Important Winter Safety Tips for Workers

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Important Winter Safety Tips for Workers

Your everyday safety concerns are a full-time job, but you can always count on Mother Nature to provide extreme temperatures and slippery, wet conditions to give you more to think about — particularly in the winter months.
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By Shannon Chalfant, Staff Writer, Magid

Your everyday safety concerns are a full-time job, but you can always count on Mother Nature to provide extreme temperatures and slippery, wet conditions to give you more to think about — particularly in the winter months.

Cold Weather Hazards

Bureau of Labor Statistics reported that 42,480 work injuries or illnesses involved ice, sleet, or snow. Colder temperatures bring extra hazards in the form of:

  • Slips, Trips, and Falls
  • Extreme Temperatures
  • Lacerations and Electrocutions

Slips, Trips, & Falls Icon

Preventing Slips, Trips, & Falls in Winter

82% of those 2014 accidents were attributed to falls on the same level. That’s no surprise as slick precipitation makes both indoor and outdoor surfaces treacherous. Beyond the obvious salting sidewalks and clearing snow, be sure you’ve added these steps to your seasonal safety list:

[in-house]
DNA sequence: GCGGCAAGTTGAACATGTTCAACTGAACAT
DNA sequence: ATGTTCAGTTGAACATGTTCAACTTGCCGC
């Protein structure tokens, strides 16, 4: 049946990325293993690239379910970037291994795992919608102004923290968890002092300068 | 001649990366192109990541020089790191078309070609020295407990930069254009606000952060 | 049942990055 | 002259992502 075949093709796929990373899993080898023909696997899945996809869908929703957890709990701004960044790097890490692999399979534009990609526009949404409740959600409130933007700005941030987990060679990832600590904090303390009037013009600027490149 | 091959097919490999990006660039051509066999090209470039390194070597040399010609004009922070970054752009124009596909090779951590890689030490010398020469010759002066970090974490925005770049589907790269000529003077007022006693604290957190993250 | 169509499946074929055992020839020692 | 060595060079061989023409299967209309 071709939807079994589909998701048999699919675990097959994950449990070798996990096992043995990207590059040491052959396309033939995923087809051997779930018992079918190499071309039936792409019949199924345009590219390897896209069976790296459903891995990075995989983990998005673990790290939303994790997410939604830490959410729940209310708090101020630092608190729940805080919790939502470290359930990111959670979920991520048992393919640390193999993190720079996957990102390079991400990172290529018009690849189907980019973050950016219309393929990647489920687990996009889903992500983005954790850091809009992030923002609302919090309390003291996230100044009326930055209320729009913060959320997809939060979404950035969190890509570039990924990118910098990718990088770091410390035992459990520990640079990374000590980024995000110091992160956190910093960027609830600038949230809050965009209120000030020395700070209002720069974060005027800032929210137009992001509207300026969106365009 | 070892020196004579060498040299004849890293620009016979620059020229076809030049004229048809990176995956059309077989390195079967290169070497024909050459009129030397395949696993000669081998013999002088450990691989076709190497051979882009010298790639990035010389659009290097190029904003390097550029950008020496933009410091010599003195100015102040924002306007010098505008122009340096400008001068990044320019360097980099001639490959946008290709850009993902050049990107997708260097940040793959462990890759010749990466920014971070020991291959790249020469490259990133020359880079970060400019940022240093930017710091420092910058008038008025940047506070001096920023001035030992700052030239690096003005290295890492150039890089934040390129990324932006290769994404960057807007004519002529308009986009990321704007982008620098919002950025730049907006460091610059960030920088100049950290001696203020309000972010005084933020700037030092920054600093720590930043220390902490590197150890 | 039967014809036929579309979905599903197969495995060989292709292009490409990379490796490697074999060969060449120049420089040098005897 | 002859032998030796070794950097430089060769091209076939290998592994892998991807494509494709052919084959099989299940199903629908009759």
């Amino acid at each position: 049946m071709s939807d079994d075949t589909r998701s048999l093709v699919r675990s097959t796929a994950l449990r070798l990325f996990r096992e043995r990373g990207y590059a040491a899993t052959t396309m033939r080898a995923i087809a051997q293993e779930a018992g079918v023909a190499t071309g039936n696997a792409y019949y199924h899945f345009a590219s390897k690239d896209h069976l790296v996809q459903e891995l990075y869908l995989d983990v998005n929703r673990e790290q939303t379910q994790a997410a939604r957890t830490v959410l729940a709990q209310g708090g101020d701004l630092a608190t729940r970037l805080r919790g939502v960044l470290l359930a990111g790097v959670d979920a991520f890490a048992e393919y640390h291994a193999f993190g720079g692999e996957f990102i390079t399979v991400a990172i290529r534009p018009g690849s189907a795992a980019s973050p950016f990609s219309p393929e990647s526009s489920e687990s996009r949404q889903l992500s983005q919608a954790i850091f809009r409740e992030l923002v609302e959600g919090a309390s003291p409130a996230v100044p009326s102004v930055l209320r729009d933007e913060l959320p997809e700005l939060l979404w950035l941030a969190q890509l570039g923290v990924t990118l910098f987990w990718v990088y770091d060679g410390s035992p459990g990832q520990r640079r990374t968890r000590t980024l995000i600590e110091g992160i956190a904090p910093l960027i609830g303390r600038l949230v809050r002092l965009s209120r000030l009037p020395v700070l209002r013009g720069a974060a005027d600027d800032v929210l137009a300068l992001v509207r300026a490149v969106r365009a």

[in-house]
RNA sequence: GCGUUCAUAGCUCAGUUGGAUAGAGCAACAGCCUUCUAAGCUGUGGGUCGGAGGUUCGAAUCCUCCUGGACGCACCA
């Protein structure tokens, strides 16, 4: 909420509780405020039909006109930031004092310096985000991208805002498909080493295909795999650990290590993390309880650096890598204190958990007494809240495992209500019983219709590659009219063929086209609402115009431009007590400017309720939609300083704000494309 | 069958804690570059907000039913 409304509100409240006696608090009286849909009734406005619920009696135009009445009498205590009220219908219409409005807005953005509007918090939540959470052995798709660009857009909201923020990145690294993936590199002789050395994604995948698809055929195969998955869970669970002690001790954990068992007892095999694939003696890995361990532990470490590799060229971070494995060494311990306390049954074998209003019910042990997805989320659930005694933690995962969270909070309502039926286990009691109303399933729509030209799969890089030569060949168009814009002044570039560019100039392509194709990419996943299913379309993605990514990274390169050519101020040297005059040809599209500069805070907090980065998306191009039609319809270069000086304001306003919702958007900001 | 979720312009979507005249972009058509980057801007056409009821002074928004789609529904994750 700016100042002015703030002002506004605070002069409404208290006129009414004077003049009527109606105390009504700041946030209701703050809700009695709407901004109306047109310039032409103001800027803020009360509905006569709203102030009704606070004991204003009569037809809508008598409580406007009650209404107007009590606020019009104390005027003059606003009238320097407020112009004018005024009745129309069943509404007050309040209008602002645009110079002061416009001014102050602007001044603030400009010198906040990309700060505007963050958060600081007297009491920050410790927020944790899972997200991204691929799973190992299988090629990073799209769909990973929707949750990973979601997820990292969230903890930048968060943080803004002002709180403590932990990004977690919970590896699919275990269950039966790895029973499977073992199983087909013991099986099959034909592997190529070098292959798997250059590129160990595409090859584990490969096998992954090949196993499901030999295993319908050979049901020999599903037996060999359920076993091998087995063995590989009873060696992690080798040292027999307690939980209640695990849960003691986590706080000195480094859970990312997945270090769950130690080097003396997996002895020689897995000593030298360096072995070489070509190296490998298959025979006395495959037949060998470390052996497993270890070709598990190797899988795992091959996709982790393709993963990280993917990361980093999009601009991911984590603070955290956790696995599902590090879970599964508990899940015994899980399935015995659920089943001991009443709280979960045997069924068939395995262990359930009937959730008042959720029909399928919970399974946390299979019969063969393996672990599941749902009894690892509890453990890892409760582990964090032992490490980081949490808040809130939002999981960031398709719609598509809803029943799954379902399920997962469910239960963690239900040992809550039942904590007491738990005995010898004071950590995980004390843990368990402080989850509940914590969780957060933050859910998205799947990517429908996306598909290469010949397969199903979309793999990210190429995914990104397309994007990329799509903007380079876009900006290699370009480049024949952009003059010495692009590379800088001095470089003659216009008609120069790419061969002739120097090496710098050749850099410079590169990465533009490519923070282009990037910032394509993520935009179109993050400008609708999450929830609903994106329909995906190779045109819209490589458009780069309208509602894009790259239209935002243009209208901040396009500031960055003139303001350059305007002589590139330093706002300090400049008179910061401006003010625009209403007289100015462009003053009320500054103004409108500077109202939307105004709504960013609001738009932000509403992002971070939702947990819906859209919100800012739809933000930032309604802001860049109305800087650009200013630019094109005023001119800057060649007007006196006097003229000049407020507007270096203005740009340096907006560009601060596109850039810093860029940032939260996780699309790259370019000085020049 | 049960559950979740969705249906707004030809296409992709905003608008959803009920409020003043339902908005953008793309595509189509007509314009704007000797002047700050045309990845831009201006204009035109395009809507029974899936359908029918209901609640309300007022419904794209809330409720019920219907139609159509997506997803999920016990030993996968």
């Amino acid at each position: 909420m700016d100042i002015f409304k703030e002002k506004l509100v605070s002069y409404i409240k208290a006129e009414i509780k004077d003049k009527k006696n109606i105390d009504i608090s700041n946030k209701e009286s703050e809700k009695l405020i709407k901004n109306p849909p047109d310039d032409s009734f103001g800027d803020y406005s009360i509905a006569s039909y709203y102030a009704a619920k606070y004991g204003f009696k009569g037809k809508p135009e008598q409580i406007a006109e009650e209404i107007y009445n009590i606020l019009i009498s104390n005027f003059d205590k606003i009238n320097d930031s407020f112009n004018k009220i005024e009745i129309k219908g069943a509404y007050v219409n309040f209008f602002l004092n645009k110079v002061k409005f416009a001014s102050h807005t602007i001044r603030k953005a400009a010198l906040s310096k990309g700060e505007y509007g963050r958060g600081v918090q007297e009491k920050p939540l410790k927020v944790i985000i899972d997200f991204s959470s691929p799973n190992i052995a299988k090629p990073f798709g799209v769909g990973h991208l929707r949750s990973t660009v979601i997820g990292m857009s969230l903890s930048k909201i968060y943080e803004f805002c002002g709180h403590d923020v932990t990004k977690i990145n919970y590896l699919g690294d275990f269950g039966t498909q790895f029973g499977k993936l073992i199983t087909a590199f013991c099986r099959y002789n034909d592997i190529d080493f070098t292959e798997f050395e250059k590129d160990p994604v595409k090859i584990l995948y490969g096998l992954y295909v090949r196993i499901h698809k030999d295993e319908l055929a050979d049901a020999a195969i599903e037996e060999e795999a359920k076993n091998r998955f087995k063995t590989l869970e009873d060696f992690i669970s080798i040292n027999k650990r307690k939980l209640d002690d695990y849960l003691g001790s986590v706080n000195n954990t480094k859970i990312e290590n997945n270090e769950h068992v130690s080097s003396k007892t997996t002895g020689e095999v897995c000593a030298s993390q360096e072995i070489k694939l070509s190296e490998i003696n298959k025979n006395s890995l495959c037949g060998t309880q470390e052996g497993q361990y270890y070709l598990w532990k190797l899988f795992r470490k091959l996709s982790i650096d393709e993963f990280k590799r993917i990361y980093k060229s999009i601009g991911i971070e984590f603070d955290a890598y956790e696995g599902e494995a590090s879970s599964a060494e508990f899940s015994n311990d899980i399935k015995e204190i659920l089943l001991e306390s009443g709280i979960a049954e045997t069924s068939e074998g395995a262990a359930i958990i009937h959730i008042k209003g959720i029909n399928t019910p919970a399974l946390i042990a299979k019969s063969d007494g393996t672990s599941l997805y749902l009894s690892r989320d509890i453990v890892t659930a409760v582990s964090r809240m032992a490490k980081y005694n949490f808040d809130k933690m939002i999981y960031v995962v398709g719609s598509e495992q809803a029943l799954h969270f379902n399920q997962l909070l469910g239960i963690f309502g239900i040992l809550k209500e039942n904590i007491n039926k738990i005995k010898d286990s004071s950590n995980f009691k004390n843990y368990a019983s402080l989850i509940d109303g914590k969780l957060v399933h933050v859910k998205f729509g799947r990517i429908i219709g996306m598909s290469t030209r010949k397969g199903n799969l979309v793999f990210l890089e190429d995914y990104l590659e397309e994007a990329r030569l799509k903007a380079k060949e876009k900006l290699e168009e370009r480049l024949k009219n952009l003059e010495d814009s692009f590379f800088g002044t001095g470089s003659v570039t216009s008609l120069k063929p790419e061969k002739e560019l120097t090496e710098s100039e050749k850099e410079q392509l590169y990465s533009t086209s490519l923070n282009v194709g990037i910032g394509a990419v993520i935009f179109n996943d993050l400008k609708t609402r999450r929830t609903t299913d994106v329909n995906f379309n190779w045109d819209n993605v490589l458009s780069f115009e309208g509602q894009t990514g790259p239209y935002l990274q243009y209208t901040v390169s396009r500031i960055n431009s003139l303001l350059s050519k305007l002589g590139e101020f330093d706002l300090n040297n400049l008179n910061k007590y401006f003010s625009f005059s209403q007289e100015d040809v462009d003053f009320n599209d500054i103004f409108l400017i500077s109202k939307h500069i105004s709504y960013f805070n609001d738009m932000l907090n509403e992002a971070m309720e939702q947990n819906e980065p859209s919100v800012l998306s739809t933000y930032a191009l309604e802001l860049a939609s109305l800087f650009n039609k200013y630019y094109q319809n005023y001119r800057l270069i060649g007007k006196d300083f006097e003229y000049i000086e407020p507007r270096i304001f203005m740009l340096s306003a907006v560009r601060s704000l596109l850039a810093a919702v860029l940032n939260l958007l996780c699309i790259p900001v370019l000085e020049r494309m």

• Refresh slip, trip, and fall training before the cold weather hits and point out places that snow and ice will make these accidents more likely.
  • Have workers rotate snow removal shifts to avoid muscle strains, frostbite, or overexertion.
  • Send company-wide emails and include a weather check in your daily toolbox talk on slippery days.
  • Be sure to teach your workers to walk like a penguin over snow and ice!

Tip 1 Walk Like a Penguin

Walk Like a Penquin Infographic

Tip 2 Wear the Right Clothing to Prevent Frostbite
& Hypothermia in Winter

Winter jobs need outdoor gear that will let your workers move while keeping them warm and dry. Be sure they use a base clothing layer that’s made of moisture-wicking material. These special fabrics move moisture to the clothing’s surface and away from the wearer’s skin, so they don’t end up shivering with a damp t-shirt under their safety gear.

And just as proper layering keeps workers dry on the inside, wearing water-repellent outerwear will keep them dry on the outside. If a worker does get wet, make sure they remove wet clothing as soon as possible and move to a warm environment.

Tip 3 Avoid Equipment & Electricity Hazards
in Winter Conditions

Cold, wet weather paired with electricity can make incidents more likely and more deadly. Using snow blowers and plows mean workers should add lacerations and electrocutions to their safety checklist. And of course, it’s always important to remind them to take more care when driving on slick surfaces.

For other jobs that require exposure to electricity, remind workers who are layering up for the cold that nylon or polyester base layer t-shirts are not safe for electrical work. Even when worn under arc-flash-rated gear, synthetic fabrics can melt to the worker’s skin in an arc-flash incident, which can cause life-threatening burns. Layered clothing for electrical work must include an arc-rated base whenever appropriate.

Slips, Trips, & Falls Icon

Keep the Win in Winter

Seasonal hazards are never welcome, but the news doesn’t have to be all bad. With a little planning and some timely reminders, the changes winter brings can be an opportunity to break workers out of the usual routine, slow down, and make sure they’re keeping their mind on task.

Get free resources to keep your workers safer this season: